They have a rock wall for climbing. Michael hasn't mastered this yet, but not from a lack of daddy trying.


He was laughing while Andy was helping him, but once Andy let go, he was a little more apprehensive.


Now the slide, on the other hand, is easy going.


Hey mom, look at me!

From the slide he wandered over to the swings. Michael doesn't entirely get swings yet. He gets the part where mommy or daddy pushes him, but I cannot teach him how to pump his legs and power himself. I sat back and watched him contemplate the situation.


He took the typical kid way out.


As I was snapping photos, I started to get some amazing lighting as the sun set. And then, the battery died in my camera, and I was forced to stop taking pictures. Instead, I spent the next 20 minutes pushing Michael on the swing.

The other big activity was swimming. Michael is a little fish and it doesn't matter if he's at a pool, the bay, or the ocean. He goes in. The water was a little rough in the ocean, but that didn't stop him from playing sandpiper with the surf.


I remember running in and out with the surf when I was his age, and it is very sweet to watch my own little boy do the same thing. He was so cute. He would pick up a clam shell and hang onto it while he ran back and forth.

He even hung onto it while he ventured into the water.


When the tied went out a little, I was able to get him into the ocean up to his waist. He showed no fear.

One thing about the beach is that it wears kids out. I mean exhausts them. The big problem with that is that it also tends to exhaust anyone who is playing with him. I got that job on Saturday, but on Sunday I was able to hand that off to his cousin for a little while. (They are Something like 4th cousins, but it's the closest family Michael has in his age range.) It's amazing what kids can do if you give them some shovels and pails.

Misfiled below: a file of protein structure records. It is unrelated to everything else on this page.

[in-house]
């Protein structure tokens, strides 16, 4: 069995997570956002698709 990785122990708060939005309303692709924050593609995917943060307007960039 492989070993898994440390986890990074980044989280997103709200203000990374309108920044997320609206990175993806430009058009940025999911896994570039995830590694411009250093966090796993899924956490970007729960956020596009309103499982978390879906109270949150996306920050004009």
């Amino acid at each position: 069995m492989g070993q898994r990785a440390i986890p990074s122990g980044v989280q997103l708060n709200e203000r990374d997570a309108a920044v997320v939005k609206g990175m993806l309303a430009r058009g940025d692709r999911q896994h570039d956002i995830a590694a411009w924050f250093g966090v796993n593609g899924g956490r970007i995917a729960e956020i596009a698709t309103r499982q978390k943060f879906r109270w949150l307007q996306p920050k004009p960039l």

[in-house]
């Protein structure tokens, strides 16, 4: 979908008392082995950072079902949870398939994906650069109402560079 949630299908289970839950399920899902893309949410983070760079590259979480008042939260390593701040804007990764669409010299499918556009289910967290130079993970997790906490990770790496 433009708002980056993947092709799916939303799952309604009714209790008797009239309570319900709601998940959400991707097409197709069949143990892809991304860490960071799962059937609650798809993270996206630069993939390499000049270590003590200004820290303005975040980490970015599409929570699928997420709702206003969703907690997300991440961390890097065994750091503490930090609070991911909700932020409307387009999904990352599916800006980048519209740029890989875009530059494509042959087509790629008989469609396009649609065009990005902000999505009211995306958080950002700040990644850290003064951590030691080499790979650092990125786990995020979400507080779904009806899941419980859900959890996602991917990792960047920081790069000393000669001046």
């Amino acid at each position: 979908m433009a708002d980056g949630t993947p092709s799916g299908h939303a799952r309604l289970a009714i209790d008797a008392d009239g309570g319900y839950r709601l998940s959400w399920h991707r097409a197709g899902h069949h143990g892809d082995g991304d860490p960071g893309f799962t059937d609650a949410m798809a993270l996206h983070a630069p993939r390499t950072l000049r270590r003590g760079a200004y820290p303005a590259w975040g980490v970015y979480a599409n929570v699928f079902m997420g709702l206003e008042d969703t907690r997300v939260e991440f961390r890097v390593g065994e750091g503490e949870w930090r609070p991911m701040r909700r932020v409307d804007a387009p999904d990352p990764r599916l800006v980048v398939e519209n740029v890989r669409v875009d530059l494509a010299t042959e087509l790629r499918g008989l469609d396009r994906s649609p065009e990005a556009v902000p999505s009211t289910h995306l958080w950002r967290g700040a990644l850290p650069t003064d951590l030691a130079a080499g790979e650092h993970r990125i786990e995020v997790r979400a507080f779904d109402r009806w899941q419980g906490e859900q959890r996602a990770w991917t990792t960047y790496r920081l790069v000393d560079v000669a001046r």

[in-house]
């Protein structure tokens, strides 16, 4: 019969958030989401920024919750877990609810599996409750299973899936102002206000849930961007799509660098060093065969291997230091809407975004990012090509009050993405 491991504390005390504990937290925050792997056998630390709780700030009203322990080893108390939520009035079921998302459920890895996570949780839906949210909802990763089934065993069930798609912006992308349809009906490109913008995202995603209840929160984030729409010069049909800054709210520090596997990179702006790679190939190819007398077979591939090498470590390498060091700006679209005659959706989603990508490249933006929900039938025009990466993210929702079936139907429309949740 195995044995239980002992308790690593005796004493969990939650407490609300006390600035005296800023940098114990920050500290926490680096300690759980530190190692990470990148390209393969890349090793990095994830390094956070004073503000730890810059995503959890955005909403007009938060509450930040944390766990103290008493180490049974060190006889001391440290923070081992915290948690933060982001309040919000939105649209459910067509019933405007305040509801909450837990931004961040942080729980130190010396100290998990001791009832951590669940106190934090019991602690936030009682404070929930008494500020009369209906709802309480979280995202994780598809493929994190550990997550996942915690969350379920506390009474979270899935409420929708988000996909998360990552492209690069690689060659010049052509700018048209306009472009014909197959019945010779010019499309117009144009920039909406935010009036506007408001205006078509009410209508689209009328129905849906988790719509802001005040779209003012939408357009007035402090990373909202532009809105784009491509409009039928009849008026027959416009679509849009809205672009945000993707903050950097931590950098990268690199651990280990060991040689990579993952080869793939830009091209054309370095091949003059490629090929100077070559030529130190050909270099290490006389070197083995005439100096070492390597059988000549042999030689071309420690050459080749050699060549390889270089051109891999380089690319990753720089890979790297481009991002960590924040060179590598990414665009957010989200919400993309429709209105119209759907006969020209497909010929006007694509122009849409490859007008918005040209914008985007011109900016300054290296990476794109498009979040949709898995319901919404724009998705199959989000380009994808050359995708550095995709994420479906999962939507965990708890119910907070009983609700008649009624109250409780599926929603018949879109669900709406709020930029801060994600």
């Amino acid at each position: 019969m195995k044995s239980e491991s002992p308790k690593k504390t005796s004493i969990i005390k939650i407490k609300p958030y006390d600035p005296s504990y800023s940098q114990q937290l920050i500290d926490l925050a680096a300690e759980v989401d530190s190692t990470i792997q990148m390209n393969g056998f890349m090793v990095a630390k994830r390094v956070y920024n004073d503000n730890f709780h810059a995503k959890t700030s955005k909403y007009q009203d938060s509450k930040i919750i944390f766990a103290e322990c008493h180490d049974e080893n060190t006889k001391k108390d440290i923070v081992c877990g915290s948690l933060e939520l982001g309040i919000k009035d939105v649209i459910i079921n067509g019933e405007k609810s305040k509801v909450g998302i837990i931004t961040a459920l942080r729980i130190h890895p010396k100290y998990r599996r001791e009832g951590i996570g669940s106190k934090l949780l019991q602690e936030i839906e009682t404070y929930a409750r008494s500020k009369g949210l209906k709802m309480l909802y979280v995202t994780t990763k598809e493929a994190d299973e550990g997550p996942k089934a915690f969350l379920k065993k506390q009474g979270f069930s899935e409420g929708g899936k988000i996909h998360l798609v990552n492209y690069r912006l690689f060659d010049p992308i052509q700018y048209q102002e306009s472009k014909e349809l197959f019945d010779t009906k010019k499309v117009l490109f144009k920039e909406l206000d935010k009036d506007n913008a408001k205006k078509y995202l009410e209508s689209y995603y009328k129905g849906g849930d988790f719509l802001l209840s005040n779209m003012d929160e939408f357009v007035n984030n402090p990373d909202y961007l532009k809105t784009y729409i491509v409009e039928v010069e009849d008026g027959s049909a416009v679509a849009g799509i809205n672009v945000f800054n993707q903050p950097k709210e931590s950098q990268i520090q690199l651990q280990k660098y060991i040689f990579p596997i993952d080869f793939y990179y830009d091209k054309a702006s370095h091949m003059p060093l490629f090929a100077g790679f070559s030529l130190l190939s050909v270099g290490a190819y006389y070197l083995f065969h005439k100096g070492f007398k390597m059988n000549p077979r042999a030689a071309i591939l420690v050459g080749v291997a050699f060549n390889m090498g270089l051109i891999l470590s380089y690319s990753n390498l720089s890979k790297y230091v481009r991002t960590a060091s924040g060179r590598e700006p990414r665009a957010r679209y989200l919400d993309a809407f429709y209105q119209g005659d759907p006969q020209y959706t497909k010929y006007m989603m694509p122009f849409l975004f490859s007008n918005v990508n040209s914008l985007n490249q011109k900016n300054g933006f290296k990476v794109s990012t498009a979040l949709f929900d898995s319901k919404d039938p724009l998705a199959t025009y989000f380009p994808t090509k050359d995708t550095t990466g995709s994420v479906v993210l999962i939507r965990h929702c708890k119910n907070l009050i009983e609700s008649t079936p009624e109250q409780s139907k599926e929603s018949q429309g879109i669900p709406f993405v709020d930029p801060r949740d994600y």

Their "lounge" ended up with a big foot rest in the center and the walls were decorated with shells. Best of all, I got to sit for an hour while the boys did all the work. It was magic.

Speaking of magic, not only does the beach wear kids out, it also makes them HUNGRY. Not only did Michael eat a lot while we were there, he also tried several new foods and liked them. I don't expect him to ever eat those foods again, but it was nice to see just once.

On Monday morning, it was supposed to rain, so we planned on heading home after a pancake breakfast. Instead, the sun came out and we ended up spending the morning swimming and playing at the bay. I've never seen Michael so happy. After several hours, he finally headed for our beach chairs, wrapped himself in a blanket, and declared that he was tired.

Mission accomplished!

We headed home after lunch with some fond memories, and a zombified little boy. Next year, we'll definitely make an effort to make more trips to the Shore.